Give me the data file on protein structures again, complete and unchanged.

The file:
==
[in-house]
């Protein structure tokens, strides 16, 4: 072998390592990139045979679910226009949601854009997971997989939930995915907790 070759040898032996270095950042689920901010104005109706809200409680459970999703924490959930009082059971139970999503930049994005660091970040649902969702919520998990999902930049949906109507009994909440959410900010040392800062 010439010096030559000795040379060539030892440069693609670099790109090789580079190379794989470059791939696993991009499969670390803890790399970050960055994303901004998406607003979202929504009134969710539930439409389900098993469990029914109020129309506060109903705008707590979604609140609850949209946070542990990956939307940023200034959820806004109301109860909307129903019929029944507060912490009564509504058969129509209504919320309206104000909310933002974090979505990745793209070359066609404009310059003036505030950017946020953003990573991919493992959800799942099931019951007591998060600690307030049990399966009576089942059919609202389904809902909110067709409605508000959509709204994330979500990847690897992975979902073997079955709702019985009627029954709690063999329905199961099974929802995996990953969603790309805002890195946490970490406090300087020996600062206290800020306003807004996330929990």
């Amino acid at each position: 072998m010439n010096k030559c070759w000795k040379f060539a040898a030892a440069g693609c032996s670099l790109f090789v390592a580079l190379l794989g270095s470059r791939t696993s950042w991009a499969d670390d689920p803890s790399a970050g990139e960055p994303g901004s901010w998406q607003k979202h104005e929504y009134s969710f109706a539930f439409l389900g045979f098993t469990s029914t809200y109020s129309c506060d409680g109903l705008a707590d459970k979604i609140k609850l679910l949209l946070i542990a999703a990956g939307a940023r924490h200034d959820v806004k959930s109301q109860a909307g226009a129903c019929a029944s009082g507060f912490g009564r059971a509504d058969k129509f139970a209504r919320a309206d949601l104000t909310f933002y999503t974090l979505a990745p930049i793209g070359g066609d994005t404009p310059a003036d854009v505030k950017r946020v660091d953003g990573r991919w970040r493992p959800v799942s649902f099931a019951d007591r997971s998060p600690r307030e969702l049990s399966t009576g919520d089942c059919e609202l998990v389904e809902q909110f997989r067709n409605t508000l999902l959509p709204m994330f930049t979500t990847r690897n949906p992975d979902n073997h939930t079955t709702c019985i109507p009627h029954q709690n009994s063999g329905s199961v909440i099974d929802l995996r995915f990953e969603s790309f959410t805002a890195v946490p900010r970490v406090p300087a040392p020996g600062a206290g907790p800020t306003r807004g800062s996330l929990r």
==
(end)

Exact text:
[in-house]
């Protein structure tokens, strides 16, 4: 072998390592990139045979679910226009949601854009997971997989939930995915907790 070759040898032996270095950042689920901010104005109706809200409680459970999703924490959930009082059971139970999503930049994005660091970040649902969702919520998990999902930049949906109507009994909440959410900010040392800062 010439010096030559000795040379060539030892440069693609670099790109090789580079190379794989470059791939696993991009499969670390803890790399970050960055994303901004998406607003979202929504009134969710539930439409389900098993469990029914109020129309506060109903705008707590979604609140609850949209946070542990990956939307940023200034959820806004109301109860909307129903019929029944507060912490009564509504058969129509209504919320309206104000909310933002974090979505990745793209070359066609404009310059003036505030950017946020953003990573991919493992959800799942099931019951007591998060600690307030049990399966009576089942059919609202389904809902909110067709409605508000959509709204994330979500990847690897992975979902073997079955709702019985009627029954709690063999329905199961099974929802995996990953969603790309805002890195946490970490406090300087020996600062206290800020306003807004996330929990």
């Amino acid at each position: 072998m010439n010096k030559c070759w000795k040379f060539a040898a030892a440069g693609c032996s670099l790109f090789v390592a580079l190379l794989g270095s470059r791939t696993s950042w991009a499969d670390d689920p803890s790399a970050g990139e960055p994303g901004s901010w998406q607003k979202h104005e929504y009134s969710f109706a539930f439409l389900g045979f098993t469990s029914t809200y109020s129309c506060d409680g109903l705008a707590d459970k979604i609140k609850l679910l949209l946070i542990a999703a990956g939307a940023r924490h200034d959820v806004k959930s109301q109860a909307g226009a129903c019929a029944s009082g507060f912490g009564r059971a509504d058969k129509f139970a209504r919320a309206d949601l104000t909310f933002y999503t974090l979505a990745p930049i793209g070359g066609d994005t404009p310059a003036d854009v505030k950017r946020v660091d953003g990573r991919w970040r493992p959800v799942s649902f099931a019951d007591r997971s998060p600690r307030e969702l049990s399966t009576g919520d089942c059919e609202l998990v389904e809902q909110f997989r067709n409605t508000l999902l959509p709204m994330f930049t979500t990847r690897n949906p992975d979902n073997h939930t079955t709702c019985i109507p009627h029954q709690n009994s063999g329905s199961v909440i099974d929802l995996r995915f990953e969603s790309f959410t805002a890195v946490p900010r970490v406090p300087a040392p020996g600062a206290g907790p800020t306003r807004g800062s996330l929990r």